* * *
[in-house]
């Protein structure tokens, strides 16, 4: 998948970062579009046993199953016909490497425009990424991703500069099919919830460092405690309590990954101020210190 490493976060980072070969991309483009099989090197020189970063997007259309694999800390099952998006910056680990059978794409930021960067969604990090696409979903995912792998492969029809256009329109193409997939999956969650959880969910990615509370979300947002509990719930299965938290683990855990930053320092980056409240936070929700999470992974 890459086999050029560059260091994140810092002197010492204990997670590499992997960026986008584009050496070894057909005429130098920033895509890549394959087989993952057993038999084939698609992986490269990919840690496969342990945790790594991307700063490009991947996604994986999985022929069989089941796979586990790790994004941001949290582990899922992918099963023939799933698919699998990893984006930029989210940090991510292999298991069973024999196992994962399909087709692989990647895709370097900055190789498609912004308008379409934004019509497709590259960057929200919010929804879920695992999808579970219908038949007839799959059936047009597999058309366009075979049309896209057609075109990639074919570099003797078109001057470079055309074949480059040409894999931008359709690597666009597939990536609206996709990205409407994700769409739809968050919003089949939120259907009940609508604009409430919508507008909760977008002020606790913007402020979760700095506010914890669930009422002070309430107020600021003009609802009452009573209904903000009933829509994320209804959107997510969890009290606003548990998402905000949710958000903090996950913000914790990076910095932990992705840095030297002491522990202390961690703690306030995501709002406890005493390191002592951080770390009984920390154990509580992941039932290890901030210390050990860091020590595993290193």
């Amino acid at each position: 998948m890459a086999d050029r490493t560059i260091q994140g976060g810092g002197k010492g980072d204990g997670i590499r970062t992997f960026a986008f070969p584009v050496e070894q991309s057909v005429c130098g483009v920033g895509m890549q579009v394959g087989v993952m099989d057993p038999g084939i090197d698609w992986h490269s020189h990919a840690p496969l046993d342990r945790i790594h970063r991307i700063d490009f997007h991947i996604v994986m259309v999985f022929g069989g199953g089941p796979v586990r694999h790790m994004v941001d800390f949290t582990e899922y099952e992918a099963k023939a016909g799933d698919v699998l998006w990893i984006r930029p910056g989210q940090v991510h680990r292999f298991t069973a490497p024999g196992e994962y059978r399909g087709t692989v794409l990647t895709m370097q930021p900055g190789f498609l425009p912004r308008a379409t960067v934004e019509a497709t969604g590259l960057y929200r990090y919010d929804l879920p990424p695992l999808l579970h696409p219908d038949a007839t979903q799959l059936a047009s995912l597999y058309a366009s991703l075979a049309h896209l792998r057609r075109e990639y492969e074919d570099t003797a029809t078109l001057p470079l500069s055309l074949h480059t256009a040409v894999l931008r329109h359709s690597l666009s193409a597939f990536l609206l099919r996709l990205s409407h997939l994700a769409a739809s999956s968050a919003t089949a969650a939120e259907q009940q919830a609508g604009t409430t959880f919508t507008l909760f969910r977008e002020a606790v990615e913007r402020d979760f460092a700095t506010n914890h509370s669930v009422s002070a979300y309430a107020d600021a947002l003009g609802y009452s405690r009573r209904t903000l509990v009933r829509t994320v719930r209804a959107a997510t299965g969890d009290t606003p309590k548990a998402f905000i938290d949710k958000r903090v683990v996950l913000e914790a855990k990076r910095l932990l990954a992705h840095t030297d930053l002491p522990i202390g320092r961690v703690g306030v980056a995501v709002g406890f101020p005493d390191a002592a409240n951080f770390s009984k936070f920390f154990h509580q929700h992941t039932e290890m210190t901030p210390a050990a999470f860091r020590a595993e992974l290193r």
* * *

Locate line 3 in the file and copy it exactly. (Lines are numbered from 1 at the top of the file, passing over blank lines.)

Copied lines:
């Amino acid at each position: 998948m890459a086999d050029r490493t560059i260091q994140g976060g810092g002197k010492g980072d204990g997670i590499r970062t992997f960026a986008f070969p584009v050496e070894q991309s057909v005429c130098g483009v920033g895509m890549q579009v394959g087989v993952m099989d057993p038999g084939i090197d698609w992986h490269s020189h990919a840690p496969l046993d342990r945790i790594h970063r991307i700063d490009f997007h991947i996604v994986m259309v999985f022929g069989g199953g089941p796979v586990r694999h790790m994004v941001d800390f949290t582990e899922y099952e992918a099963k023939a016909g799933d698919v699998l998006w990893i984006r930029p910056g989210q940090v991510h680990r292999f298991t069973a490497p024999g196992e994962y059978r399909g087709t692989v794409l990647t895709m370097q930021p900055g190789f498609l425009p912004r308008a379409t960067v934004e019509a497709t969604g590259l960057y929200r990090y919010d929804l879920p990424p695992l999808l579970h696409p219908d038949a007839t979903q799959l059936a047009s995912l597999y058309a366009s991703l075979a049309h896209l792998r057609r075109e990639y492969e074919d570099t003797a029809t078109l001057p470079l500069s055309l074949h480059t256009a040409v894999l931008r329109h359709s690597l666009s193409a597939f990536l609206l099919r996709l990205s409407h997939l994700a769409a739809s999956s968050a919003t089949a969650a939120e259907q009940q919830a609508g604009t409430t959880f919508t507008l909760f969910r977008e002020a606790v990615e913007r402020d979760f460092a700095t506010n914890h509370s669930v009422s002070a979300y309430a107020d600021a947002l003009g609802y009452s405690r009573r209904t903000l509990v009933r829509t994320v719930r209804a959107a997510t299965g969890d009290t606003p309590k548990a998402f905000i938290d949710k958000r903090v683990v996950l913000e914790a855990k990076r910095l932990l990954a992705h840095t030297d930053l002491p522990i202390g320092r961690v703690g306030v980056a995501v709002g406890f101020p005493d390191a002592a409240n951080f770390s009984k936070f920390f154990h509580q929700h992941t039932e290890m210190t901030p210390a050990a999470f860091r020590a595993e992974l290193r």